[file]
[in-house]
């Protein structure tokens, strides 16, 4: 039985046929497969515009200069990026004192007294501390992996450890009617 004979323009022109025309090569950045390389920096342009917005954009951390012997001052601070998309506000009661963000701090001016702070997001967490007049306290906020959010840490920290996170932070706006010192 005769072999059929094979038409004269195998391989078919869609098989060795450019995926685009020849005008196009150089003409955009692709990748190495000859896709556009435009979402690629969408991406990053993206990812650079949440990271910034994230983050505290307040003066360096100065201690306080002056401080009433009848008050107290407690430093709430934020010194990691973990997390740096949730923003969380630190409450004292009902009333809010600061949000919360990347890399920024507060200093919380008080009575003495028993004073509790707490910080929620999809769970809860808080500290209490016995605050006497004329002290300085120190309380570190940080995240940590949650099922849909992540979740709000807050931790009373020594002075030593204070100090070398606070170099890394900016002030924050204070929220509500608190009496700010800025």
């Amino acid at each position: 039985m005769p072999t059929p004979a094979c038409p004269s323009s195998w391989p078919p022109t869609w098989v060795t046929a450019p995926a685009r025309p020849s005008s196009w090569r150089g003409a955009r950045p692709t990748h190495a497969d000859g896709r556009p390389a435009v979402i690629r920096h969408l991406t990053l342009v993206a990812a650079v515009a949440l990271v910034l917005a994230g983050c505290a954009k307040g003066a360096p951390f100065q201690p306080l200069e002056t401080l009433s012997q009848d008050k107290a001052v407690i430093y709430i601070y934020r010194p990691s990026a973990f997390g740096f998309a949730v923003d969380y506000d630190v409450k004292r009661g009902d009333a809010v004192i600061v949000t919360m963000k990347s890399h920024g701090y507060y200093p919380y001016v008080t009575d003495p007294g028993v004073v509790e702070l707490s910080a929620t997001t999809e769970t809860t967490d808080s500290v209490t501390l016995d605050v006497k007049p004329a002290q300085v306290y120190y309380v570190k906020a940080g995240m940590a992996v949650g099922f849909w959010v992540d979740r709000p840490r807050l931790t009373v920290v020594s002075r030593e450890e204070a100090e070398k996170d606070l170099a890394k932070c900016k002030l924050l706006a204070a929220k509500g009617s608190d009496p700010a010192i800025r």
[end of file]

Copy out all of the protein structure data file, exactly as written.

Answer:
[in-house]
């Protein structure tokens, strides 16, 4: 039985046929497969515009200069990026004192007294501390992996450890009617 004979323009022109025309090569950045390389920096342009917005954009951390012997001052601070998309506000009661963000701090001016702070997001967490007049306290906020959010840490920290996170932070706006010192 005769072999059929094979038409004269195998391989078919869609098989060795450019995926685009020849005008196009150089003409955009692709990748190495000859896709556009435009979402690629969408991406990053993206990812650079949440990271910034994230983050505290307040003066360096100065201690306080002056401080009433009848008050107290407690430093709430934020010194990691973990997390740096949730923003969380630190409450004292009902009333809010600061949000919360990347890399920024507060200093919380008080009575003495028993004073509790707490910080929620999809769970809860808080500290209490016995605050006497004329002290300085120190309380570190940080995240940590949650099922849909992540979740709000807050931790009373020594002075030593204070100090070398606070170099890394900016002030924050204070929220509500608190009496700010800025």
């Amino acid at each position: 039985m005769p072999t059929p004979a094979c038409p004269s323009s195998w391989p078919p022109t869609w098989v060795t046929a450019p995926a685009r025309p020849s005008s196009w090569r150089g003409a955009r950045p692709t990748h190495a497969d000859g896709r556009p390389a435009v979402i690629r920096h969408l991406t990053l342009v993206a990812a650079v515009a949440l990271v910034l917005a994230g983050c505290a954009k307040g003066a360096p951390f100065q201690p306080l200069e002056t401080l009433s012997q009848d008050k107290a001052v407690i430093y709430i601070y934020r010194p990691s990026a973990f997390g740096f998309a949730v923003d969380y506000d630190v409450k004292r009661g009902d009333a809010v004192i600061v949000t919360m963000k990347s890399h920024g701090y507060y200093p919380y001016v008080t009575d003495p007294g028993v004073v509790e702070l707490s910080a929620t997001t999809e769970t809860t967490d808080s500290v209490t501390l016995d605050v006497k007049p004329a002290q300085v306290y120190y309380v570190k906020a940080g995240m940590a992996v949650g099922f849909w959010v992540d979740r709000p840490r807050l931790t009373v920290v020594s002075r030593e450890e204070a100090e070398k996170d606070l170099a890394k932070c900016k002030l924050l706006a204070a929220k509500g009617s608190d009496p700010a010192i800025r």